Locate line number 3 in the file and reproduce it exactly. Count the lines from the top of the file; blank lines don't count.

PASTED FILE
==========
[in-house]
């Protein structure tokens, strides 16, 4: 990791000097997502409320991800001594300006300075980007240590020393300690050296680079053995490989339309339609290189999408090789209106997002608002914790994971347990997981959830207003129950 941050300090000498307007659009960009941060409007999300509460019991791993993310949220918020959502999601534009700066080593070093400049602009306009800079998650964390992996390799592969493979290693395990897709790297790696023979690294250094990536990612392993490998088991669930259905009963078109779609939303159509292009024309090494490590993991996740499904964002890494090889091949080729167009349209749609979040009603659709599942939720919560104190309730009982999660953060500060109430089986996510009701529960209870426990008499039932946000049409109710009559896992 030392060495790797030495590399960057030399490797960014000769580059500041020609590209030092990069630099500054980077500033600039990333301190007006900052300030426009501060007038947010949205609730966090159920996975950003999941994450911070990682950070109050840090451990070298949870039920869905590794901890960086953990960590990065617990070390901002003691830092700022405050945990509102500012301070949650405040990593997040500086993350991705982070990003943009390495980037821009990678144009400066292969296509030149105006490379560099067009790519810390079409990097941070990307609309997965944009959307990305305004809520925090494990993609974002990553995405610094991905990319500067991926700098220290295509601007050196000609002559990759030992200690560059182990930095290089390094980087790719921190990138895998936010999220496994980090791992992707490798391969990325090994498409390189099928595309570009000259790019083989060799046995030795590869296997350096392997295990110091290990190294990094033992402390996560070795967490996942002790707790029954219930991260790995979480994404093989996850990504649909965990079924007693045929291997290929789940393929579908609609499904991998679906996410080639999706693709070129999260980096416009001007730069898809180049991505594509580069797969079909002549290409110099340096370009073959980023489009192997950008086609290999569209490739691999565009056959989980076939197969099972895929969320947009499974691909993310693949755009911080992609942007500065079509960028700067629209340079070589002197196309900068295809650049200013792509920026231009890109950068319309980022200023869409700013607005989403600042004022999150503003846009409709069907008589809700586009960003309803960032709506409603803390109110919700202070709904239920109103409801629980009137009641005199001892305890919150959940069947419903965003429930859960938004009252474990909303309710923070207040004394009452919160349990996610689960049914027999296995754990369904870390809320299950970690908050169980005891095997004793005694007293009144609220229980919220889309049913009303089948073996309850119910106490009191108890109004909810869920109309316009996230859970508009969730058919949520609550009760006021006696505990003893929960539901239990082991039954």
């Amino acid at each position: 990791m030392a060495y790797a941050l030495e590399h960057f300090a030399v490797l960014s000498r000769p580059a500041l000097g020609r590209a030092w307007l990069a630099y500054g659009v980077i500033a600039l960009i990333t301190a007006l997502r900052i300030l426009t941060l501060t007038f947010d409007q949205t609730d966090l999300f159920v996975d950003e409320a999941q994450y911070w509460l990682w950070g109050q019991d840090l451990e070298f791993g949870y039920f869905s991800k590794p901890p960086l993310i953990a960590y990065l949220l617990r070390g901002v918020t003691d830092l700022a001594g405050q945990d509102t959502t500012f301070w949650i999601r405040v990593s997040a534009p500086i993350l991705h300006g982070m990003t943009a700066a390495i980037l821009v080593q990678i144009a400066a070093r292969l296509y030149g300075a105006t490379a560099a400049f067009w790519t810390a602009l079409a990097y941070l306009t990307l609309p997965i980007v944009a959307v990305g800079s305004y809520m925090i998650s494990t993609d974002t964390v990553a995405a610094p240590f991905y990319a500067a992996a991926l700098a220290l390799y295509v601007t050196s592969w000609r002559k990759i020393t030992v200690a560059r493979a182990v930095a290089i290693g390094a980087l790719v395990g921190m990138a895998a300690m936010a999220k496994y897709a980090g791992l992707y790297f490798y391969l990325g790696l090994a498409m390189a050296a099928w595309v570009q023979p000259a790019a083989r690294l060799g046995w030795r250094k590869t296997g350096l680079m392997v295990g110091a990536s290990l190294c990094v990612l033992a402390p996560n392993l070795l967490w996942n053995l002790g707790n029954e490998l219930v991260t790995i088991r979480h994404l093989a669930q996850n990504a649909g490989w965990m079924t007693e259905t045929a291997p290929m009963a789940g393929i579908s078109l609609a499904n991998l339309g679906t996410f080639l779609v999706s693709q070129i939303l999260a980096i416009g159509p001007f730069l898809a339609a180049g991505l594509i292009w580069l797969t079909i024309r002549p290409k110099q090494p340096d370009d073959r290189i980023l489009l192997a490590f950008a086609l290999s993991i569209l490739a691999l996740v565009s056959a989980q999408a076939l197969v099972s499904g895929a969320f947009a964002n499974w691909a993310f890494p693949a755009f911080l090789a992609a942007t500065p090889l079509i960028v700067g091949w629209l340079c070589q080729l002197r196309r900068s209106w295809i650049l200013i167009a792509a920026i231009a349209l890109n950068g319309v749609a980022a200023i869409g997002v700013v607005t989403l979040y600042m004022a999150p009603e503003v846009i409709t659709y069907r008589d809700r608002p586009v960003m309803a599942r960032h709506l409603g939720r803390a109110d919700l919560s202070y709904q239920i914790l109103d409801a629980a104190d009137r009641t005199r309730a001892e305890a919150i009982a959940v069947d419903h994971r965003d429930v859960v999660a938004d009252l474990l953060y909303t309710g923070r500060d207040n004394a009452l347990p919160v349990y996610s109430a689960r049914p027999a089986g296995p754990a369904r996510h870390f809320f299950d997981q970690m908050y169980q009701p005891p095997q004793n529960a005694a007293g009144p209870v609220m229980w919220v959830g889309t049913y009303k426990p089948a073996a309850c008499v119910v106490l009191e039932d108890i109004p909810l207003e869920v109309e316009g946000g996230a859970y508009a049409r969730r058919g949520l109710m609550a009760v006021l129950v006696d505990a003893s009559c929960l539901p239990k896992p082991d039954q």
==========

């Amino acid at each position: 990791m030392a060495y790797a941050l030495e590399h960057f300090a030399v490797l960014s000498r000769p580059a500041l000097g020609r590209a030092w307007l990069a630099y500054g659009v980077i500033a600039l960009i990333t301190a007006l997502r900052i300030l426009t941060l501060t007038f947010d409007q949205t609730d966090l999300f159920v996975d950003e409320a999941q994450y911070w509460l990682w950070g109050q019991d840090l451990e070298f791993g949870y039920f869905s991800k590794p901890p960086l993310i953990a960590y990065l949220l617990r070390g901002v918020t003691d830092l700022a001594g405050q945990d509102t959502t500012f301070w949650i999601r405040v990593s997040a534009p500086i993350l991705h300006g982070m990003t943009a700066a390495i980037l821009v080593q990678i144009a400066a070093r292969l296509y030149g300075a105006t490379a560099a400049f067009w790519t810390a602009l079409a990097y941070l306009t990307l609309p997965i980007v944009a959307v990305g800079s305004y809520m925090i998650s494990t993609d974002t964390v990553a995405a610094p240590f991905y990319a500067a992996a991926l700098a220290l390799y295509v601007t050196s592969w000609r002559k990759i020393t030992v200690a560059r493979a182990v930095a290089i290693g390094a980087l790719v395990g921190m990138a895998a300690m936010a999220k496994y897709a980090g791992l992707y790297f490798y391969l990325g790696l090994a498409m390189a050296a099928w595309v570009q023979p000259a790019a083989r690294l060799g046995w030795r250094k590869t296997g350096l680079m392997v295990g110091a990536s290990l190294c990094v990612l033992a402390p996560n392993l070795l967490w996942n053995l002790g707790n029954e490998l219930v991260t790995i088991r979480h994404l093989a669930q996850n990504a649909g490989w965990m079924t007693e259905t045929a291997p290929m009963a789940g393929i579908s078109l609609a499904n991998l339309g679906t996410f080639l779609v999706s693709q070129i939303l999260a980096i416009g159509p001007f730069l898809a339609a180049g991505l594509i292009w580069l797969t079909i024309r002549p290409k110099q090494p340096d370009d073959r290189i980023l489009l192997a490590f950008a086609l290999s993991i569209l490739a691999l996740v565009s056959a989980q999408a076939l197969v099972s499904g895929a969320f947009a964002n499974w691909a993310f890494p693949a755009f911080l090789a992609a942007t500065p090889l079509i960028v700067g091949w629209l340079c070589q080729l002197r196309r900068s209106w295809i650049l200013i167009a792509a920026i231009a349209l890109n950068g319309v749609a980022a200023i869409g997002v700013v607005t989403l979040y600042m004022a999150p009603e503003v846009i409709t659709y069907r008589d809700r608002p586009v960003m309803a599942r960032h709506l409603g939720r803390a109110d919700l919560s202070y709904q239920i914790l109103d409801a629980a104190d009137r009641t005199r309730a001892e305890a919150i009982a959940v069947d419903h994971r965003d429930v859960v999660a938004d009252l474990l953060y909303t309710g923070r500060d207040n004394a009452l347990p919160v349990y996610s109430a689960r049914p027999a089986g296995p754990a369904r996510h870390f809320f299950d997981q970690m908050y169980q009701p005891p095997q004793n529960a005694a007293g009144p209870v609220m229980w919220v959830g889309t049913y009303k426990p089948a073996a309850c008499v119910v106490l009191e039932d108890i109004p909810l207003e869920v109309e316009g946000g996230a859970y508009a049409r969730r058919g949520l109710m609550a009760v006021l129950v006696d505990a003893s009559c929960l539901p239990k896992p082991d039954q």